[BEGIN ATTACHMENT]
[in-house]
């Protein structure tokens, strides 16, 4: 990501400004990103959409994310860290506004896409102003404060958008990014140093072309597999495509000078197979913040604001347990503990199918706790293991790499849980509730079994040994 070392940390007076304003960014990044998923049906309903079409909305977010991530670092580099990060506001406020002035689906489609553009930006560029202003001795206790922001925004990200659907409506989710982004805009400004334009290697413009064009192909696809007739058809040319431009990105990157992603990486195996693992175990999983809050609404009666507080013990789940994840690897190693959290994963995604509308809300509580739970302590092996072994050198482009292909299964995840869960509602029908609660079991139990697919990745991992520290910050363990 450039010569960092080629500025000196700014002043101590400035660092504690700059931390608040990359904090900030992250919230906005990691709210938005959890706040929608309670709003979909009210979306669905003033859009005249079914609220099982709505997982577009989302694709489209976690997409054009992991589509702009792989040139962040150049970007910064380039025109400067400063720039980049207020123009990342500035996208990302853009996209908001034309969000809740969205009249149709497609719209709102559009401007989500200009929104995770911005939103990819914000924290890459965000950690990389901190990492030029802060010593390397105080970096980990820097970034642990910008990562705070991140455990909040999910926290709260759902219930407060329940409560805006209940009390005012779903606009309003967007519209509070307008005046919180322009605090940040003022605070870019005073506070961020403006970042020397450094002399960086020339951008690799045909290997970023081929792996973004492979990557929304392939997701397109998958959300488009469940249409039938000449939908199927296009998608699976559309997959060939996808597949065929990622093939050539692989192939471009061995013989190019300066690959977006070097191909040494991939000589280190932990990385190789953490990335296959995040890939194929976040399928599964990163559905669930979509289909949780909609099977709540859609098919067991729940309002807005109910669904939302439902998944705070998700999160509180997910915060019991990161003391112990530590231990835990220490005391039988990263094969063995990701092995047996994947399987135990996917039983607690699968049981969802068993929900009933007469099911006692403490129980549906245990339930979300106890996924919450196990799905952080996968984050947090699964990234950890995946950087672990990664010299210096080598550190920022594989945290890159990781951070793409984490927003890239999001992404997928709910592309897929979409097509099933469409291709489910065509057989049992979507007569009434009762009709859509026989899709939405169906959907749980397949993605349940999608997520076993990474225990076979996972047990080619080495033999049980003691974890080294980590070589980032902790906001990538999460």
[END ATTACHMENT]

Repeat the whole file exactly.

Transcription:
[in-house]
């Protein structure tokens, strides 16, 4: 990501400004990103959409994310860290506004896409102003404060958008990014140093072309597999495509000078197979913040604001347990503990199918706790293991790499849980509730079994040994 070392940390007076304003960014990044998923049906309903079409909305977010991530670092580099990060506001406020002035689906489609553009930006560029202003001795206790922001925004990200659907409506989710982004805009400004334009290697413009064009192909696809007739058809040319431009990105990157992603990486195996693992175990999983809050609404009666507080013990789940994840690897190693959290994963995604509308809300509580739970302590092996072994050198482009292909299964995840869960509602029908609660079991139990697919990745991992520290910050363990 450039010569960092080629500025000196700014002043101590400035660092504690700059931390608040990359904090900030992250919230906005990691709210938005959890706040929608309670709003979909009210979306669905003033859009005249079914609220099982709505997982577009989302694709489209976690997409054009992991589509702009792989040139962040150049970007910064380039025109400067400063720039980049207020123009990342500035996208990302853009996209908001034309969000809740969205009249149709497609719209709102559009401007989500200009929104995770911005939103990819914000924290890459965000950690990389901190990492030029802060010593390397105080970096980990820097970034642990910008990562705070991140455990909040999910926290709260759902219930407060329940409560805006209940009390005012779903606009309003967007519209509070307008005046919180322009605090940040003022605070870019005073506070961020403006970042020397450094002399960086020339951008690799045909290997970023081929792996973004492979990557929304392939997701397109998958959300488009469940249409039938000449939908199927296009998608699976559309997959060939996808597949065929990622093939050539692989192939471009061995013989190019300066690959977006070097191909040494991939000589280190932990990385190789953490990335296959995040890939194929976040399928599964990163559905669930979509289909949780909609099977709540859609098919067991729940309002807005109910669904939302439902998944705070998700999160509180997910915060019991990161003391112990530590231990835990220490005391039988990263094969063995990701092995047996994947399987135990996917039983607690699968049981969802068993929900009933007469099911006692403490129980549906245990339930979300106890996924919450196990799905952080996968984050947090699964990234950890995946950087672990990664010299210096080598550190920022594989945290890159990781951070793409984490927003890239999001992404997928709910592309897929979409097509099933469409291709489910065509057989049992979507007569009434009762009709859509026989899709939405169906959907749980397949993605349940999608997520076993990474225990076979996972047990080619080495033999049980003691974890080294980590070589980032902790906001990538999460």